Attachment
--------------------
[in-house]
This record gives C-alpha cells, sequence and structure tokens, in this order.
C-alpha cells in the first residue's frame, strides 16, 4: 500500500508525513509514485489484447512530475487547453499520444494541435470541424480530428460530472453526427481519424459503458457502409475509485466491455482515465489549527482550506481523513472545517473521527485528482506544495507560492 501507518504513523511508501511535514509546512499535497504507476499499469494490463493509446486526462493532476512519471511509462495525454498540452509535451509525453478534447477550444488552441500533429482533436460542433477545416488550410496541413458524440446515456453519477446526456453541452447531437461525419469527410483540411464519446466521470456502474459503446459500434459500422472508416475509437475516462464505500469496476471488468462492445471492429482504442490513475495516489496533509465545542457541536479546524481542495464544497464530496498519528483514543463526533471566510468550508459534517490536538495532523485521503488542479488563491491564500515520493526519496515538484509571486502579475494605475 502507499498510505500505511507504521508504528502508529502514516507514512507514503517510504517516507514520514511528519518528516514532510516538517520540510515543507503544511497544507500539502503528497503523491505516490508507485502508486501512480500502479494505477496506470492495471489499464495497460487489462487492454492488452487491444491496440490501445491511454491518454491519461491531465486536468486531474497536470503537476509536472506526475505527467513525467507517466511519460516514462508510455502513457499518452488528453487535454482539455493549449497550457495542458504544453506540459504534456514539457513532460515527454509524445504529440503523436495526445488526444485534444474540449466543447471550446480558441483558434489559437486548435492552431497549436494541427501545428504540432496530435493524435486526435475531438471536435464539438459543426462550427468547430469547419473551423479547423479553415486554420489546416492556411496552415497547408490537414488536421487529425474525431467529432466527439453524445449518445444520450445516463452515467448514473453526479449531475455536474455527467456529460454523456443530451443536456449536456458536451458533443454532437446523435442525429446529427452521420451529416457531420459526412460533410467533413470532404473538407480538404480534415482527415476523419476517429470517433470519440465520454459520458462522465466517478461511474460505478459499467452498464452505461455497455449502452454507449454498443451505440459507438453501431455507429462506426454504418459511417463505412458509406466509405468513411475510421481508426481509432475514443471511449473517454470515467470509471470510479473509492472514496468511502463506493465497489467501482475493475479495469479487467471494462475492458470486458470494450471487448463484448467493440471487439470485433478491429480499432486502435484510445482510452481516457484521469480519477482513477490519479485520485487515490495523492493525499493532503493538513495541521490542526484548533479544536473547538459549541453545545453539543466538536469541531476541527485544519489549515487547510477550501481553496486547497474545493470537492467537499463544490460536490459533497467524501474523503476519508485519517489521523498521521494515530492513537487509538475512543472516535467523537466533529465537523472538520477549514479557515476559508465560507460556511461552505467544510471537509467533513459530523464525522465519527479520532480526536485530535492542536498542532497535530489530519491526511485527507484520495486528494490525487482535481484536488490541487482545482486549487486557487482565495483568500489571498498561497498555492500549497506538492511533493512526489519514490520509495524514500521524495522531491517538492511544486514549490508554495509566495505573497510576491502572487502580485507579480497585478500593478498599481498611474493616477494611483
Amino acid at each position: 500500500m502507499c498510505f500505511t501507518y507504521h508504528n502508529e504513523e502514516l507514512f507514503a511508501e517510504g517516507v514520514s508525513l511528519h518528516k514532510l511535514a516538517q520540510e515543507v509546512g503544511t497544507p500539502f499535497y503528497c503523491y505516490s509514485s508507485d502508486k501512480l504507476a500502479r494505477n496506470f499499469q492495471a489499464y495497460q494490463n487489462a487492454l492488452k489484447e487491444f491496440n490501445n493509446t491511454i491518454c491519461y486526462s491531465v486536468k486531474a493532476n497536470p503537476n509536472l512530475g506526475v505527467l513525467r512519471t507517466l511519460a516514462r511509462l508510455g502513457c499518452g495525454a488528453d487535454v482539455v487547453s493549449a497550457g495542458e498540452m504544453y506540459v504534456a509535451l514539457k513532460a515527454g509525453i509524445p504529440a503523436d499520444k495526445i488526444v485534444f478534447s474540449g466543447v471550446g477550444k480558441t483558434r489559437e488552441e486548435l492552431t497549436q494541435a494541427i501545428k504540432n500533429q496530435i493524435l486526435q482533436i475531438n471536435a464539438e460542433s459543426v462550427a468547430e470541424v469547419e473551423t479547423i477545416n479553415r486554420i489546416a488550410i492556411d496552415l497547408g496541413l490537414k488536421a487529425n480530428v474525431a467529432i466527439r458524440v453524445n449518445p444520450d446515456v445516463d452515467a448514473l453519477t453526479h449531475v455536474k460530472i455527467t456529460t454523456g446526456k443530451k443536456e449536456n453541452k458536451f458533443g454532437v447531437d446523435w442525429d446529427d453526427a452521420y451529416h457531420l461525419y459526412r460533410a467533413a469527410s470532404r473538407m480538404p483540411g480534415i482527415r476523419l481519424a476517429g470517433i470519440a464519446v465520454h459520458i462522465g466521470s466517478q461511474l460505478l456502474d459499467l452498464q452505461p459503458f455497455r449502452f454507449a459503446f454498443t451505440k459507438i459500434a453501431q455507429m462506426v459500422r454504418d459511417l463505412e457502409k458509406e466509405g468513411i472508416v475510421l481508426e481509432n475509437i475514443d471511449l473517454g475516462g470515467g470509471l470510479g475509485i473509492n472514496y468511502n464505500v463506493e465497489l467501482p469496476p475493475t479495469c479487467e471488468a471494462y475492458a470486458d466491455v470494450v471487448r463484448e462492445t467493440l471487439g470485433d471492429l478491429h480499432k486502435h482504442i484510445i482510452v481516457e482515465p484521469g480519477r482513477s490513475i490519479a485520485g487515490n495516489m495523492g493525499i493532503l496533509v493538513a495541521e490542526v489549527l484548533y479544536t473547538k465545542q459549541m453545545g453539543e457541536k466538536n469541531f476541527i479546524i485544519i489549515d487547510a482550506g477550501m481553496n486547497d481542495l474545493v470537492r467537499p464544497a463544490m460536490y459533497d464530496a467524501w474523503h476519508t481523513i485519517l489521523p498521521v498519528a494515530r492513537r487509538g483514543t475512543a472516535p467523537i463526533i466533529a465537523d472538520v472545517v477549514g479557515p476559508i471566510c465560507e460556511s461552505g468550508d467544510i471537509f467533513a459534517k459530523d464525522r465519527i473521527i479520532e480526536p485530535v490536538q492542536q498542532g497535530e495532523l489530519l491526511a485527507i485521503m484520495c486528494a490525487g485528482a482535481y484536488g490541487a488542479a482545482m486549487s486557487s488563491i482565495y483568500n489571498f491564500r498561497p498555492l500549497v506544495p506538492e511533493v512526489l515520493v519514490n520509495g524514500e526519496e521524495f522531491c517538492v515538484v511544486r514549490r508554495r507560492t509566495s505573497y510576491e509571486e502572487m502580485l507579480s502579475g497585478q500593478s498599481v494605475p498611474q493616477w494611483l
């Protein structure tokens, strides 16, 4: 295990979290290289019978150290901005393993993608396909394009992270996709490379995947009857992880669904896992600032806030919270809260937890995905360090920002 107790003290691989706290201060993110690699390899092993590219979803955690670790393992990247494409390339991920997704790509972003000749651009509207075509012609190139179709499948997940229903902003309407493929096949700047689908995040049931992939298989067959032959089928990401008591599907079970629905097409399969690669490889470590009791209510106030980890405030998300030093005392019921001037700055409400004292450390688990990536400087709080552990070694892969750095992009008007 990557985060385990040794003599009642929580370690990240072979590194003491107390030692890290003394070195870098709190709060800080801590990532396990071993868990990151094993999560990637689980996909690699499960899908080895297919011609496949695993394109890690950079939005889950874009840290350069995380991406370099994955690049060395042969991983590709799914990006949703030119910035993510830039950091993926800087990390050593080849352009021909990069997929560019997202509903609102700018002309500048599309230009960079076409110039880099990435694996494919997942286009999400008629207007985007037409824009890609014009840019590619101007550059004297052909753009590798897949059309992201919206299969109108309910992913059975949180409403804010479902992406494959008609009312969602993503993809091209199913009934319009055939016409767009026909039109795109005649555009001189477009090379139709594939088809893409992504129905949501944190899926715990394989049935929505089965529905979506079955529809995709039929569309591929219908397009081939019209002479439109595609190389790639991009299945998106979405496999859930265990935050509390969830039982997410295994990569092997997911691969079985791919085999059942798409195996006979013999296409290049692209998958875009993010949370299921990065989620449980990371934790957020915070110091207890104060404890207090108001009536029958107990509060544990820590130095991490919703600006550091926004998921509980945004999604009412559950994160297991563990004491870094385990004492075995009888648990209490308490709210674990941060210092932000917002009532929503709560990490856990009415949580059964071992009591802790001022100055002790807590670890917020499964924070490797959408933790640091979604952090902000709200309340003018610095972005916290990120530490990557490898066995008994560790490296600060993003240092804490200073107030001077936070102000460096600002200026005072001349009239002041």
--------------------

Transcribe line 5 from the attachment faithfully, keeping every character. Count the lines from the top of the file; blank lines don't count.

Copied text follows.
């Protein structure tokens, strides 16, 4: 295990979290290289019978150290901005393993993608396909394009992270996709490379995947009857992880669904896992600032806030919270809260937890995905360090920002 107790003290691989706290201060993110690699390899092993590219979803955690670790393992990247494409390339991920997704790509972003000749651009509207075509012609190139179709499948997940229903902003309407493929096949700047689908995040049931992939298989067959032959089928990401008591599907079970629905097409399969690669490889470590009791209510106030980890405030998300030093005392019921001037700055409400004292450390688990990536400087709080552990070694892969750095992009008007 990557985060385990040794003599009642929580370690990240072979590194003491107390030692890290003394070195870098709190709060800080801590990532396990071993868990990151094993999560990637689980996909690699499960899908080895297919011609496949695993394109890690950079939005889950874009840290350069995380991406370099994955690049060395042969991983590709799914990006949703030119910035993510830039950091993926800087990390050593080849352009021909990069997929560019997202509903609102700018002309500048599309230009960079076409110039880099990435694996494919997942286009999400008629207007985007037409824009890609014009840019590619101007550059004297052909753009590798897949059309992201919206299969109108309910992913059975949180409403804010479902992406494959008609009312969602993503993809091209199913009934319009055939016409767009026909039109795109005649555009001189477009090379139709594939088809893409992504129905949501944190899926715990394989049935929505089965529905979506079955529809995709039929569309591929219908397009081939019209002479439109595609190389790639991009299945998106979405496999859930265990935050509390969830039982997410295994990569092997997911691969079985791919085999059942798409195996006979013999296409290049692209998958875009993010949370299921990065989620449980990371934790957020915070110091207890104060404890207090108001009536029958107990509060544990820590130095991490919703600006550091926004998921509980945004999604009412559950994160297991563990004491870094385990004492075995009888648990209490308490709210674990941060210092932000917002009532929503709560990490856990009415949580059964071992009591802790001022100055002790807590670890917020499964924070490797959408933790640091979604952090902000709200309340003018610095972005916290990120530490990557490898066995008994560790490296600060993003240092804490200073107030001077936070102000460096600002200026005072001349009239002041």